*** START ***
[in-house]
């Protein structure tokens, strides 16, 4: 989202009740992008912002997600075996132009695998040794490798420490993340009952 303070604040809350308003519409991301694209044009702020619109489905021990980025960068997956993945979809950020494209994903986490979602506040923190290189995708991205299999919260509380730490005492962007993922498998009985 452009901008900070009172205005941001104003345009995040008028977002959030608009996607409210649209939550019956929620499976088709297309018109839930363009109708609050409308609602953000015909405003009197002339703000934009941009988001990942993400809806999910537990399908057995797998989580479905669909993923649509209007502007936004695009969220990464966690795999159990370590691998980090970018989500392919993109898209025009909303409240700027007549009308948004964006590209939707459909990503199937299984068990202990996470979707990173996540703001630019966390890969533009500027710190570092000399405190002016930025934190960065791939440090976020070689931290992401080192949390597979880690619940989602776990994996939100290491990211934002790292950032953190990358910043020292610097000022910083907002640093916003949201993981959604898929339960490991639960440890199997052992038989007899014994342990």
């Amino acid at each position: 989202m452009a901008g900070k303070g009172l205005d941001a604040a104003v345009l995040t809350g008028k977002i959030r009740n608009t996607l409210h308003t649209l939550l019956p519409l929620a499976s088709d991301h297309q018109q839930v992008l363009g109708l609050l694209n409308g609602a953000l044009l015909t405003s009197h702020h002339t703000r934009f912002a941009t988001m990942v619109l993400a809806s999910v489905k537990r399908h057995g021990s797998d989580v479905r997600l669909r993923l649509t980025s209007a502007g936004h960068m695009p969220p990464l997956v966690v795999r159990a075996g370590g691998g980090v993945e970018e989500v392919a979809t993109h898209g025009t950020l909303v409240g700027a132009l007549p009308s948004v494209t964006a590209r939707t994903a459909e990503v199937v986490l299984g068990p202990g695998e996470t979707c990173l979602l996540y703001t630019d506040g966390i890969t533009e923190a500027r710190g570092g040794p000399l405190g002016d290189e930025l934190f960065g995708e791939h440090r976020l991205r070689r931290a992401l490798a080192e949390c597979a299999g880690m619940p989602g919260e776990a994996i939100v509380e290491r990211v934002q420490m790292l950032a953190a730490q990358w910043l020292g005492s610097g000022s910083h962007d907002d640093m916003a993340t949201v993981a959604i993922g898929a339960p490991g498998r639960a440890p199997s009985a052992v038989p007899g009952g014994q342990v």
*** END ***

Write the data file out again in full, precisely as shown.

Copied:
[in-house]
């Protein structure tokens, strides 16, 4: 989202009740992008912002997600075996132009695998040794490798420490993340009952 303070604040809350308003519409991301694209044009702020619109489905021990980025960068997956993945979809950020494209994903986490979602506040923190290189995708991205299999919260509380730490005492962007993922498998009985 452009901008900070009172205005941001104003345009995040008028977002959030608009996607409210649209939550019956929620499976088709297309018109839930363009109708609050409308609602953000015909405003009197002339703000934009941009988001990942993400809806999910537990399908057995797998989580479905669909993923649509209007502007936004695009969220990464966690795999159990370590691998980090970018989500392919993109898209025009909303409240700027007549009308948004964006590209939707459909990503199937299984068990202990996470979707990173996540703001630019966390890969533009500027710190570092000399405190002016930025934190960065791939440090976020070689931290992401080192949390597979880690619940989602776990994996939100290491990211934002790292950032953190990358910043020292610097000022910083907002640093916003949201993981959604898929339960490991639960440890199997052992038989007899014994342990």
């Amino acid at each position: 989202m452009a901008g900070k303070g009172l205005d941001a604040a104003v345009l995040t809350g008028k977002i959030r009740n608009t996607l409210h308003t649209l939550l019956p519409l929620a499976s088709d991301h297309q018109q839930v992008l363009g109708l609050l694209n409308g609602a953000l044009l015909t405003s009197h702020h002339t703000r934009f912002a941009t988001m990942v619109l993400a809806s999910v489905k537990r399908h057995g021990s797998d989580v479905r997600l669909r993923l649509t980025s209007a502007g936004h960068m695009p969220p990464l997956v966690v795999r159990a075996g370590g691998g980090v993945e970018e989500v392919a979809t993109h898209g025009t950020l909303v409240g700027a132009l007549p009308s948004v494209t964006a590209r939707t994903a459909e990503v199937v986490l299984g068990p202990g695998e996470t979707c990173l979602l996540y703001t630019d506040g966390i890969t533009e923190a500027r710190g570092g040794p000399l405190g002016d290189e930025l934190f960065g995708e791939h440090r976020l991205r070689r931290a992401l490798a080192e949390c597979a299999g880690m619940p989602g919260e776990a994996i939100v509380e290491r990211v934002q420490m790292l950032a953190a730490q990358w910043l020292g005492s610097g000022s910083h962007d907002d640093m916003a993340t949201v993981a959604i993922g898929a339960p490991g498998r639960a440890p199997s009985a052992v038989p007899g009952g014994q342990v």